Sydney Olympic Park


Sydney Olympic Park

Sydney Olympic Park is a 640-hectare site located in the suburb of Homebush Bay in Sydney, New South Wales, Australia. It was built for the 2000 Olympics and continues to be used for sporting and cultural events, including the Sydney Royal Easter Show, Sydney Festival, Big Day Out and a number of world class sporting fixtures. It is served by the Olympic Park railway line and station. There are also regular ferry services to the nearby wharf which run to and from from various points around Sydney Harbour.

Sydney Olympic Park is managed by the Sydney Olympic Park Authority. The site was previously intended for a massive urban renewal project of the Homebush Bay area, prior to the Olympic bid, so the renewal masterplan was altered to accommodate venues for the 2000 Olympics.

History

The Wann-gal clan of Indigenous Australians lived in the area before British settlement. The area was called "The Flats" by a scouting party shortly after the arrival of the First Fleet in 1788. It became part of the Newington Estate in 1807 which was acquired by John Blaxland. The Government acquired some of the land for an aged women's home in the late 19th century. Much of the land was reclaimed from the river and wetlands by landfill. [ [http://www.sydneyolympicpark.com.au/education_and_learning/history/site_remediation] ]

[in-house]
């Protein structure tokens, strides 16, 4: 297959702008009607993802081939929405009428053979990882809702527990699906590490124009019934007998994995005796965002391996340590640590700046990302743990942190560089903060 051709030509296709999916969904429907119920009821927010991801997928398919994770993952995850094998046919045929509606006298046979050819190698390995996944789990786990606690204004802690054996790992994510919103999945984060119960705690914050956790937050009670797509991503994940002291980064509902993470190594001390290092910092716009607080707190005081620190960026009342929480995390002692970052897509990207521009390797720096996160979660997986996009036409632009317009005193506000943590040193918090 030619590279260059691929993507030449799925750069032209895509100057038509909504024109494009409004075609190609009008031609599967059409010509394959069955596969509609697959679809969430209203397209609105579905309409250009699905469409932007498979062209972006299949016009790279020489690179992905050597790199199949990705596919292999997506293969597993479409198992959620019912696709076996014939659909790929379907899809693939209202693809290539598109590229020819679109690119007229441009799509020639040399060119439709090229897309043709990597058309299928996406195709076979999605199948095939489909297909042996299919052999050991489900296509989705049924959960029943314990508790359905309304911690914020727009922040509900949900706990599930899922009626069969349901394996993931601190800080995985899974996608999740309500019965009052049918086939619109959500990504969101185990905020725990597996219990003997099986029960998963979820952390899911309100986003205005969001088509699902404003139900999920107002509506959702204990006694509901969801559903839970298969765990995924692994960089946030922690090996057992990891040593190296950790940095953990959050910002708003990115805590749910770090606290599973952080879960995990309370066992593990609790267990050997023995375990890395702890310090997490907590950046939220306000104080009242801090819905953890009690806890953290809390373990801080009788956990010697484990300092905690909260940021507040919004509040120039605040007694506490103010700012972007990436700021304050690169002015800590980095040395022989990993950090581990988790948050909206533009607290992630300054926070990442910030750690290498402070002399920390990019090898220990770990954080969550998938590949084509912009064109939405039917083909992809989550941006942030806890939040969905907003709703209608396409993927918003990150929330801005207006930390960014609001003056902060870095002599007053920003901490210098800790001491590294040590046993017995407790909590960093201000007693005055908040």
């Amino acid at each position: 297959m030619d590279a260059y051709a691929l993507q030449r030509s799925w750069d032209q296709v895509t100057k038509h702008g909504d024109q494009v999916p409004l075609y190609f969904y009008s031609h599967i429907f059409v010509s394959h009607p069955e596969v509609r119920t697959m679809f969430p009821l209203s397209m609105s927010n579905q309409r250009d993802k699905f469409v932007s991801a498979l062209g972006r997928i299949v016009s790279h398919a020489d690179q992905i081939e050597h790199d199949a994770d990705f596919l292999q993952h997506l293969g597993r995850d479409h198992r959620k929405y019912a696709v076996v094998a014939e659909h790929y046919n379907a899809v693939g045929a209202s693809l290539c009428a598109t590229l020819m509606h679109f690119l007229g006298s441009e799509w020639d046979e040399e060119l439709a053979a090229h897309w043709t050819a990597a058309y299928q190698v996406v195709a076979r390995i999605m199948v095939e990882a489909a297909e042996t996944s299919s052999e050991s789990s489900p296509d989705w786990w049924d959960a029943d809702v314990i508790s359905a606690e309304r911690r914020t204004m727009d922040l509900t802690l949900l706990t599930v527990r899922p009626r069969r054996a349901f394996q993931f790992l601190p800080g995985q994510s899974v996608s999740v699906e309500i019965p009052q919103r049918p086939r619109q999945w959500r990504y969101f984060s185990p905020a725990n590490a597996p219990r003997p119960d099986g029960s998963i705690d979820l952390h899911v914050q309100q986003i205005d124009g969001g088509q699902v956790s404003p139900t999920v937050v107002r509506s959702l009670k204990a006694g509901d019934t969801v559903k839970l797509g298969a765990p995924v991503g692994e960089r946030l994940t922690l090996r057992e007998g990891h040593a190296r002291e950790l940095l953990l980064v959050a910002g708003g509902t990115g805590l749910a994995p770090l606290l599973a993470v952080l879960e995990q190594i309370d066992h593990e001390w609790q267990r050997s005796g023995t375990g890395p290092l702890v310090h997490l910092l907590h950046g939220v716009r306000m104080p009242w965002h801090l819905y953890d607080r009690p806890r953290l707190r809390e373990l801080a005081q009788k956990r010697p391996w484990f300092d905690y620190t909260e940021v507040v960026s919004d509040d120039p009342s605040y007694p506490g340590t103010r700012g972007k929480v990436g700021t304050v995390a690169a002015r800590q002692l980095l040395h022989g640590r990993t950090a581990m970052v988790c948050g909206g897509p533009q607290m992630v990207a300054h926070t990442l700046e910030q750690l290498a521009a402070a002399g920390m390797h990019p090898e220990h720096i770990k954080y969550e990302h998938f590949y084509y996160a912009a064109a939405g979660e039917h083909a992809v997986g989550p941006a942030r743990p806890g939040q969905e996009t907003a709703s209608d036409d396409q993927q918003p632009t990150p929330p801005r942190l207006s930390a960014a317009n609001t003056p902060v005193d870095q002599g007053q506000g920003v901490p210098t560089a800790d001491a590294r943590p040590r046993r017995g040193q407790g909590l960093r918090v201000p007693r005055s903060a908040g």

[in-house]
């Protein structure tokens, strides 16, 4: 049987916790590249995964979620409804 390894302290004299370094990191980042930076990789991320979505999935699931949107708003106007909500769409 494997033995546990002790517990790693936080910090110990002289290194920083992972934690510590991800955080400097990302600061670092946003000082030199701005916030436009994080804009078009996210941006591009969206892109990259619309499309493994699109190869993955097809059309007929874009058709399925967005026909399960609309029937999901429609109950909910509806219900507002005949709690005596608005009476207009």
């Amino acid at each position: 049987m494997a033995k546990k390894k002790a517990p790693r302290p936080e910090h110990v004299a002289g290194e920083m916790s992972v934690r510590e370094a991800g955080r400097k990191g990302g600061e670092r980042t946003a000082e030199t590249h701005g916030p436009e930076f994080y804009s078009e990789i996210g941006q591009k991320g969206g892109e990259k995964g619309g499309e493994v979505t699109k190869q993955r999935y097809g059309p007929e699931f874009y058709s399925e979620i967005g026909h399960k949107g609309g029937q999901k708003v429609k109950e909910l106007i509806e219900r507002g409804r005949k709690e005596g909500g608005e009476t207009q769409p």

In the mid-1980s an area bounded by Australia Avenue and what are now Herb Elliott Avenue and Sarah Durack Ave was promoted as a 'technology park' called the Australia Centre. However, apart from a few relatively high tech businesses like AWA Microelectronics, BASF, Philips and Sanyo, the idea did not catch on and the Australian Technology Park is now in Eveleigh. In any event, a decade later the entire area became the site for the Sydney 2000 Olympics.

Before its transformation, a large part of Olympic Park was an industrial wasteland after more than a century of industrial and military ventures on the site. The site was once home to a brickworks ["The State Brickworks' Tramway, Homebush Bay" Eardley, Giff Australian Railway Historical Society Bulletin, May, 1972 pp109-114] , abattoir and an armaments depot as well as being the site for eight of Sydney's rubbish dumps.

With the successful completion of the 2000 Olympics, Sydney Olympic Park has undergone a significant amount of development work to support its conversion to a multipurpose facility with a number of businesses re-locating to the area. In addition the long term plan for the area envisages the site becoming home to 16,500 residents with another 24,500 workers and students commuting to the Park daily.